How using smartphones can impact child’s eye health

The recently released report by the Internet & Mobile Association of India indicate that there are 66 million internet users among children aged 5 and 11 years

The most significant impact due to the digital world for humans happened when internet  became available to the public in the 1990s. The use of computers and smart phone has steadily increased for both work and entertainment related purposes and thus the role of screen time on general and ocular health received significant attention recently.  It is estimated that the number of smartphone users is set to increase drastically  from 2.5 billion in 2016 to 3.8 billion in 2021, globally. The recently released report by the Internet & Mobile Association of India indicate that there are 66 million internet users among children aged 5 and 11 years.

Humans have been reading books for centuries. Then what is particularly harmful about the digital screen? The digital screens differ from the conventional printed material in terms of brightness, colour, contrast and resolution. Various research studies indicated that extensive use of computers is associated with eye strain, headache, blurred vision, dry eyes, binocular vision problems and difficulty in focusing near objects - a combination of eye and vision-related problems leading to Computer Vision Syndrome (which was usually noticed in adults until last decade). However, the digital devices are no longer limited to computers and adults now. After  the introduction of the first commercial smartphone in 2007, it is more apt to term it as “digital vision syndrome”. The rapid advancement in display resolution has resulted in reduced screen size of the devices (ranging approximately 5-inch wide smartphone to 10-inch-wide tablets). The use of smartphone necessitates a shorter viewing distance (≈30 cm) and small text size as opposed to a typical desktop computer  (≈ 60 cm) and viewing television (≈ 2-3 meters). Certainly, most of the children hold their reading material and smartphone at a very close working distance (add to that the arm length is smaller in children than that of adults) which requires more focusing power of the eye (accommodation) resulting in symptoms like headache, eye fatigue and blurred vision on a transient basis. 

In the current scenario, where parents use a smart device as “DIGITAL GRANNIE” to distract the child, keep them engaged while eating their meals or as a source of entertainment might have a negative impact during their “critical period” of ocular development. With the advancement in schooling and lifestyle, to improve child’s learning experience, digital screens have started replacing the printed material. Although there are advantages with application of digital medium in schools, its flip side of leading to complications on eye health is something that we will only know with time. One of the major complications in children using digital devices  is development of refractive error, especially myopia (also known as short-sightedness) in preschoolers and school-going children. It is estimated that about 5 billion individuals will be affected by myopia worldwide by 2050. Given that prolonged near tasks by children is considered as one of the risk factors for developing myopia, many research groups are investigating the role of digital screens (time spent on different types of electronic devices), primarily hand-held devices like smartphones on myopia onset/progression. The research work conducted in our own lab at L V Prasad Eye Institute (unpublished) indicated that reading text on a smartphone for 15 minutes could trigger greater changes in the eye than that of watching a video on smartphone for the same period of time. While it is believed that the indoor centric life style due to the excessive usage of mobile or portable smartphones could lead to prolonged near task; additional “triggering” effect of less time spent outdoors is likely to add to the risk factors for the development of myopia in children.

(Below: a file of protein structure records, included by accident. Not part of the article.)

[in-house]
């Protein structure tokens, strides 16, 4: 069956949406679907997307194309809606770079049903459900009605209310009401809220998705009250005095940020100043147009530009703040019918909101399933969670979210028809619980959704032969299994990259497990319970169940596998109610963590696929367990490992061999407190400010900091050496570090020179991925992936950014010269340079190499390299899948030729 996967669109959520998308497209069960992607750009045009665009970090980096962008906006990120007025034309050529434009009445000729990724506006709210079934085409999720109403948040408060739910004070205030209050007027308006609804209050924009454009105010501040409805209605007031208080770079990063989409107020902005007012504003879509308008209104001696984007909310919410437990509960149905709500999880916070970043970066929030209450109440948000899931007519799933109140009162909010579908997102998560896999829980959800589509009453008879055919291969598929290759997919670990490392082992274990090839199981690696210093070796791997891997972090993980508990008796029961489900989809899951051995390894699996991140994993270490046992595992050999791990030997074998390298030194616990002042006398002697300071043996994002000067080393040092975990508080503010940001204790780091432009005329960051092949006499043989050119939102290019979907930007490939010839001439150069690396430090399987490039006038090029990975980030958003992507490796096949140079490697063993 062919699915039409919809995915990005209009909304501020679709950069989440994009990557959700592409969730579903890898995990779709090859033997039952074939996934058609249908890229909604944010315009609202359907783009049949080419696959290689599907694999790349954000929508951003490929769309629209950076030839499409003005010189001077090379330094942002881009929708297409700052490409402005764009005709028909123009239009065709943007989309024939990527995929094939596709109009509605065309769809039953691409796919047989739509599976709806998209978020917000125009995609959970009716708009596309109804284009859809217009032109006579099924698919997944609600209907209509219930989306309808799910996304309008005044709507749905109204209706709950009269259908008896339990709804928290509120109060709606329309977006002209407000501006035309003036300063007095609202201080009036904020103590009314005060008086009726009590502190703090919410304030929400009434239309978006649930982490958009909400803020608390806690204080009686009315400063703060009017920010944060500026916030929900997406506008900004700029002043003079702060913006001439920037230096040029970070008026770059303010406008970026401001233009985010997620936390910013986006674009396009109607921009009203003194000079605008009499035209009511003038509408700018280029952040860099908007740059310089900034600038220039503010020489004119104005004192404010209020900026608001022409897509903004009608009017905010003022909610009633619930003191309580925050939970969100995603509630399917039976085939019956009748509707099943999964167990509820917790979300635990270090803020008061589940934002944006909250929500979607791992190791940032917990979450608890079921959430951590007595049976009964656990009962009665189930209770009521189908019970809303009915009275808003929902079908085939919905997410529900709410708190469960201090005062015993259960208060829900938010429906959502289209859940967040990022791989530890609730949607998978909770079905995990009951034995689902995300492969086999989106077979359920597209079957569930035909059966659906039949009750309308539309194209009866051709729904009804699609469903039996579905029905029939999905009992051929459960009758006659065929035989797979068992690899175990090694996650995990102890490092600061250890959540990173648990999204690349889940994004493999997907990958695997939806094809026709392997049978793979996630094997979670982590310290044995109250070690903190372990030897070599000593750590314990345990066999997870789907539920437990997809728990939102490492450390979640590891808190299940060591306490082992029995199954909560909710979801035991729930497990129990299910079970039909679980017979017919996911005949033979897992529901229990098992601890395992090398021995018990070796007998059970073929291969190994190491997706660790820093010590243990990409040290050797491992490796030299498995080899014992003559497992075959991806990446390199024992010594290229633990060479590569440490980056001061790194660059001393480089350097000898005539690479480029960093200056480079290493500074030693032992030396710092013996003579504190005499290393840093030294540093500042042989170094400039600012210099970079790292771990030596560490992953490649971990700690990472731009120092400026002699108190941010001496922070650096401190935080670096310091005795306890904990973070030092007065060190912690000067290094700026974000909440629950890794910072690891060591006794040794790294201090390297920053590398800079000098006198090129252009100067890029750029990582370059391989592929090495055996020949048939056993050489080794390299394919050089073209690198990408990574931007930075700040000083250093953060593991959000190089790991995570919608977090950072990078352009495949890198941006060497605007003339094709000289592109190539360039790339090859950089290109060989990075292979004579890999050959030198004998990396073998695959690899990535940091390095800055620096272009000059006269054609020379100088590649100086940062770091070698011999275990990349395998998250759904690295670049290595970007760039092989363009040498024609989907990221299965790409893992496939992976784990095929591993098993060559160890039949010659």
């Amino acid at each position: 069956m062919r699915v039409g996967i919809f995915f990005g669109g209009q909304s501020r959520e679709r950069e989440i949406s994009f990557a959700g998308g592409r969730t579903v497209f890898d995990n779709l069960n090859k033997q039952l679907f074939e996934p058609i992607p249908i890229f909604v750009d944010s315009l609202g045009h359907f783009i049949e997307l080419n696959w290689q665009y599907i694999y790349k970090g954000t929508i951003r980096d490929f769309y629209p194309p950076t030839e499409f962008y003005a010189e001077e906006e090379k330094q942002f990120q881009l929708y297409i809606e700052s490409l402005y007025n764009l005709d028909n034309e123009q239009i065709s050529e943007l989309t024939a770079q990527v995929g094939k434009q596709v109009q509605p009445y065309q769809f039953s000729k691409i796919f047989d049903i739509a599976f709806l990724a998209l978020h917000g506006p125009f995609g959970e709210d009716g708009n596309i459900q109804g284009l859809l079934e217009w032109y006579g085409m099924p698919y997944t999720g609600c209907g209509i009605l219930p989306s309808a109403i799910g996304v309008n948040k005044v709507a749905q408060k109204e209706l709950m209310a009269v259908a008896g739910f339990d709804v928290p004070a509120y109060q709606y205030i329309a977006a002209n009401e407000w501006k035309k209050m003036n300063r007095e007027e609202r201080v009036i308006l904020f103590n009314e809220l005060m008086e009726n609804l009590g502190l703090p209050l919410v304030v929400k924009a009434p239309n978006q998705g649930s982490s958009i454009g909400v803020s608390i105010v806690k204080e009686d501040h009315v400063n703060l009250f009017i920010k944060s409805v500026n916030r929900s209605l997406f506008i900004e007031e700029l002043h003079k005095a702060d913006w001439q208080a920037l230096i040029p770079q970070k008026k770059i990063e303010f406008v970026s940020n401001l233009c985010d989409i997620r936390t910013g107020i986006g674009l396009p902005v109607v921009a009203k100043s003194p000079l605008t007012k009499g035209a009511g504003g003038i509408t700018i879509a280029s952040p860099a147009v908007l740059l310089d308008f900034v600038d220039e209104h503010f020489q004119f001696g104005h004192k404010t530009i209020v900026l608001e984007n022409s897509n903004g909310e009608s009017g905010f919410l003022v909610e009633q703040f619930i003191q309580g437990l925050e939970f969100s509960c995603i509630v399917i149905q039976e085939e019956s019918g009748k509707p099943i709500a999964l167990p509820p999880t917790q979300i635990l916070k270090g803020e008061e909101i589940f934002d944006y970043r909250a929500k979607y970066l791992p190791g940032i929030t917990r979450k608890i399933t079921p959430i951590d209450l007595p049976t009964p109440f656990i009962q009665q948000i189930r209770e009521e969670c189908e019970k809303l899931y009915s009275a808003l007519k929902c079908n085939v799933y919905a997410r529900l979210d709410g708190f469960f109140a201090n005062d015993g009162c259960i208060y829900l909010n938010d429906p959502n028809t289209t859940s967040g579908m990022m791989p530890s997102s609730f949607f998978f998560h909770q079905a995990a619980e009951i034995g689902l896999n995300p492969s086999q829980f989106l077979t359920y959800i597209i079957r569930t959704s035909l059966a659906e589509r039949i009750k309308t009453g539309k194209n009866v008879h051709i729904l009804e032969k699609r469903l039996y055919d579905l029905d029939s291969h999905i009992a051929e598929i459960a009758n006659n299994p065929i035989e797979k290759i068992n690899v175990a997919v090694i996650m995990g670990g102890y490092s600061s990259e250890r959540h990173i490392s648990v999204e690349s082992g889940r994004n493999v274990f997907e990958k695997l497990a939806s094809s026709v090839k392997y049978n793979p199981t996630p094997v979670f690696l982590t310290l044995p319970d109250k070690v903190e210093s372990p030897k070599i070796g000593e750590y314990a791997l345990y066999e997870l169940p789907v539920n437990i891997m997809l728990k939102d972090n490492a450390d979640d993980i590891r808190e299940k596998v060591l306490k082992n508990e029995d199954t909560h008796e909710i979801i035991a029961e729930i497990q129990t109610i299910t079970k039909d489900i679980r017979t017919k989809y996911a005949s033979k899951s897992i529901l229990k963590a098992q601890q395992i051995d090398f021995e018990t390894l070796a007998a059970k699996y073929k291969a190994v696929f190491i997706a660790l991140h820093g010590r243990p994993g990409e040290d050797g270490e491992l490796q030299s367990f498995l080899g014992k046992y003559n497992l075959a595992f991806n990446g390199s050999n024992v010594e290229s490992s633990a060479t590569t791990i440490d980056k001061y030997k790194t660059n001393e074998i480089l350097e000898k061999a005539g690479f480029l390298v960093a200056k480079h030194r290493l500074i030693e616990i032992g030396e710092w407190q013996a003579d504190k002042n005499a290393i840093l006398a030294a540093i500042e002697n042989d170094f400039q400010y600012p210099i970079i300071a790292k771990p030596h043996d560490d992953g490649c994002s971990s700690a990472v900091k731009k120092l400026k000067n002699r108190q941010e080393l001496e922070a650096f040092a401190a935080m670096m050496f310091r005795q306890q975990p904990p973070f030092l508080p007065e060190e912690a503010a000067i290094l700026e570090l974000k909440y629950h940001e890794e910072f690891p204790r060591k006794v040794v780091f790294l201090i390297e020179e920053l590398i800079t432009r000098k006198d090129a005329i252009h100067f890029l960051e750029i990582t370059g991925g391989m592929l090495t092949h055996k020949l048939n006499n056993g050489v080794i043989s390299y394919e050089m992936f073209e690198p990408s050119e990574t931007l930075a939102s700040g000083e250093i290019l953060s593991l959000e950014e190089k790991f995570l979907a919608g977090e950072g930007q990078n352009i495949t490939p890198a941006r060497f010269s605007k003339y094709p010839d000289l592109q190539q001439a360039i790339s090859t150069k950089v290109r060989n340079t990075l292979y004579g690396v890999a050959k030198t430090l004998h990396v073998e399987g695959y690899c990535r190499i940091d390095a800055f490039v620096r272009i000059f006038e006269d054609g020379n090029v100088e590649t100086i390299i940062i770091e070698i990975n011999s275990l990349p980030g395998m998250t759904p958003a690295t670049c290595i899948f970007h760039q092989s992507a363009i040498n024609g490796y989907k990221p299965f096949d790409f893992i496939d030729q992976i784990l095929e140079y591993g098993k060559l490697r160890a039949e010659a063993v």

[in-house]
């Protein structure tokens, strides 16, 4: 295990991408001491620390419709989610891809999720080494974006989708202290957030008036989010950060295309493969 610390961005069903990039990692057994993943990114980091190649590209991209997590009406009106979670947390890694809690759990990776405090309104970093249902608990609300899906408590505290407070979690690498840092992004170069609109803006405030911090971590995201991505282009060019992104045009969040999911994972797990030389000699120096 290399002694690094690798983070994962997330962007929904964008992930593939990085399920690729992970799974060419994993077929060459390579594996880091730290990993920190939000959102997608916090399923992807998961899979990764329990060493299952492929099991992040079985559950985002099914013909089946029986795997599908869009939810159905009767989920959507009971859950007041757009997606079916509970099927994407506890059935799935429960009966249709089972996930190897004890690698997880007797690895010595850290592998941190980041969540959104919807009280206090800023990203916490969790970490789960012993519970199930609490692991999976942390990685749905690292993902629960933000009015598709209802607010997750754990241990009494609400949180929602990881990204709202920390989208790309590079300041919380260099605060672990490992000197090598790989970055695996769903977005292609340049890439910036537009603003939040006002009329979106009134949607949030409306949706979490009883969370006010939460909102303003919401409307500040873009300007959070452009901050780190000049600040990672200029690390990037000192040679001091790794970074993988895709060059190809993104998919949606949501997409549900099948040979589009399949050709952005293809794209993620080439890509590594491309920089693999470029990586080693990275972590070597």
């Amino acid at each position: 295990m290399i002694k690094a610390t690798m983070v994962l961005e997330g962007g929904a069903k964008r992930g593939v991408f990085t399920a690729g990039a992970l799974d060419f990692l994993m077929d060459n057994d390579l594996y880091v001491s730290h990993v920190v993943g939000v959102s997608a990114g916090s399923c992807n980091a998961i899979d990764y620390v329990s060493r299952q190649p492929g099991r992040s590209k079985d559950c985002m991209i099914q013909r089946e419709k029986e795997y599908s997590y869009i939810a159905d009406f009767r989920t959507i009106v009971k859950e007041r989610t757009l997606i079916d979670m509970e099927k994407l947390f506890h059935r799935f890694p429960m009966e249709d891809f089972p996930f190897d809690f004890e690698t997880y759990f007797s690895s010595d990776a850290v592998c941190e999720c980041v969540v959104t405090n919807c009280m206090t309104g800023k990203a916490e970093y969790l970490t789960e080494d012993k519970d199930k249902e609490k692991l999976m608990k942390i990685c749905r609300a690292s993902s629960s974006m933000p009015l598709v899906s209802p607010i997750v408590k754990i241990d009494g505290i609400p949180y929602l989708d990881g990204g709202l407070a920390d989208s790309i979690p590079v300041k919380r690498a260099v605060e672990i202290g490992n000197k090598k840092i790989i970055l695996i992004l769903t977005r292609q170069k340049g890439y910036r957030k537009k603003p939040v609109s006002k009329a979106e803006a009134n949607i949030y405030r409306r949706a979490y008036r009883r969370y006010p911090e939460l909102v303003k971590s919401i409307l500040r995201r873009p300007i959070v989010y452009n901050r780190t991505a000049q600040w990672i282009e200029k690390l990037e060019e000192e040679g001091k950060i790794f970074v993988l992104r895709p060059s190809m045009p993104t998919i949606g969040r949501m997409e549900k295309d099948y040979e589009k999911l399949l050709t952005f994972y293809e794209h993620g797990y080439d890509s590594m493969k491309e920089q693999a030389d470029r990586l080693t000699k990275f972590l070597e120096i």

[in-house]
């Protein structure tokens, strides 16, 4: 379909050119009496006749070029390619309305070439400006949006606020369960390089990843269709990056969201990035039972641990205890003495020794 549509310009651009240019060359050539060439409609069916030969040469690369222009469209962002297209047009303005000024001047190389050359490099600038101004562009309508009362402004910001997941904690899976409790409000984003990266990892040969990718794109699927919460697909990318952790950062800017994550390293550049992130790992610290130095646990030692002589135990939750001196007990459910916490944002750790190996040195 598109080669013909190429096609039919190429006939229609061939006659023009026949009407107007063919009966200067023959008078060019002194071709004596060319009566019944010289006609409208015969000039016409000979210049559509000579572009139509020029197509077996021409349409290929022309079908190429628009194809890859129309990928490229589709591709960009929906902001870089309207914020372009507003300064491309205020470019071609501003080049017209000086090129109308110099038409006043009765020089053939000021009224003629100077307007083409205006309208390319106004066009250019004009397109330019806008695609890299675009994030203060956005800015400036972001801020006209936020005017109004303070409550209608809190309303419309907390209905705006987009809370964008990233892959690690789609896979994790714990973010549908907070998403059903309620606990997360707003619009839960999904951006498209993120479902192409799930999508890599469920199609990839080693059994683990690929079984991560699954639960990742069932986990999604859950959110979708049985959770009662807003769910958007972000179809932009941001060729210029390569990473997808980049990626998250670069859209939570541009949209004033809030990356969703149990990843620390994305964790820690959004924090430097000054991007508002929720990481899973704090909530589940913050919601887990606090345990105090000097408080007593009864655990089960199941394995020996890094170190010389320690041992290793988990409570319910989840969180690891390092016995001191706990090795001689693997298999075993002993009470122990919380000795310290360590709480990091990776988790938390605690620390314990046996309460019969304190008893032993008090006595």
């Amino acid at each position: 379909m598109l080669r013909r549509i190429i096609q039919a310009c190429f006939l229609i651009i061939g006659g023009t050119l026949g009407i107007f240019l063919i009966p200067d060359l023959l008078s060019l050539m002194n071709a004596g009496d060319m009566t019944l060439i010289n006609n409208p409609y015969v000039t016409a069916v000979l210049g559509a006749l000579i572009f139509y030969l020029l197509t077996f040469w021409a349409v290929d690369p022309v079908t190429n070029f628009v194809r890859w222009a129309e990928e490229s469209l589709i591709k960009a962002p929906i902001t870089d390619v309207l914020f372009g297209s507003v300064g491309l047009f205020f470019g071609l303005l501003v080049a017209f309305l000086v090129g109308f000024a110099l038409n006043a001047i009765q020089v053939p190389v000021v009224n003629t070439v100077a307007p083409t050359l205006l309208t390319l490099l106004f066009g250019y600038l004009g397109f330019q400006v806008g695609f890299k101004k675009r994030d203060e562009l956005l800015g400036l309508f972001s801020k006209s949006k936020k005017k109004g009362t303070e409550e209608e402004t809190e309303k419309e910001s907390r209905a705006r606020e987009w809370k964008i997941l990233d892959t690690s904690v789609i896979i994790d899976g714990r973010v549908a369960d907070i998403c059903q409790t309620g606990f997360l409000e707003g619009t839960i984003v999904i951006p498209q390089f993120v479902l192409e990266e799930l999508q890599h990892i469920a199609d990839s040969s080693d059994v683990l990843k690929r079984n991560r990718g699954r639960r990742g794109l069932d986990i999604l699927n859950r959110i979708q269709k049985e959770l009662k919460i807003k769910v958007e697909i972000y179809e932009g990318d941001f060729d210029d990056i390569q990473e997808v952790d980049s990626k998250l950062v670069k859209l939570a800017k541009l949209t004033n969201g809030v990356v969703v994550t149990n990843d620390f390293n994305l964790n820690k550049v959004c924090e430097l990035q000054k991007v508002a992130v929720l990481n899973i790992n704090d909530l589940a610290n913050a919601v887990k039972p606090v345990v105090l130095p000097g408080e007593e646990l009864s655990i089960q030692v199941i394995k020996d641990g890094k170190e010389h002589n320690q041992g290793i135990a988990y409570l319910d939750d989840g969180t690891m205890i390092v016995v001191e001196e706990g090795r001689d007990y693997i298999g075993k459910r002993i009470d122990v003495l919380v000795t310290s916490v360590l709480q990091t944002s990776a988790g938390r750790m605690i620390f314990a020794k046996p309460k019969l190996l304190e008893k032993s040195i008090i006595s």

Limiting screen time and keeping it at a safer distance with use of mobile application, using night-mode at night time, keeping the books further away can reduce the risk of a child developing ocular problems, considering the risk of developing adverse general and ocular problems are high in children spending more time on digital devices, a report from the World Health Organization (WHO) indicated to limit the screen time to not more than one hour per day in children between the age group of 2 and 5 years and strictly avoid exposure to digital screen in children under two years.  As the blue light exposure during night time from computers and smartphones is also known to alter the sleep pattern by negatively impacting a hormone necessary to maintain sleep/wake pattern (which in-turn may adversely affect both general health and ocular growth), it is better to call off screen time at least 1-2 hours before bedtime. As we all know that “too much of anything is bad”, it is important that children avoid a continuous near task and obtain regular breaks to help the eye muscle to relax, reduce symptoms of fatigue and avoid digital vision syndrome. While performing any near task, start following the “20-20-20 rule”, i.e. take a 20-second break for every 20 minutes and view something at 20 feet away from the eye. 

In due course,  Science will tell us how the next generation will be affected with excessive exposure to digital devices. 

Tags assigned to this article:
Eyes smartphones COVID-19


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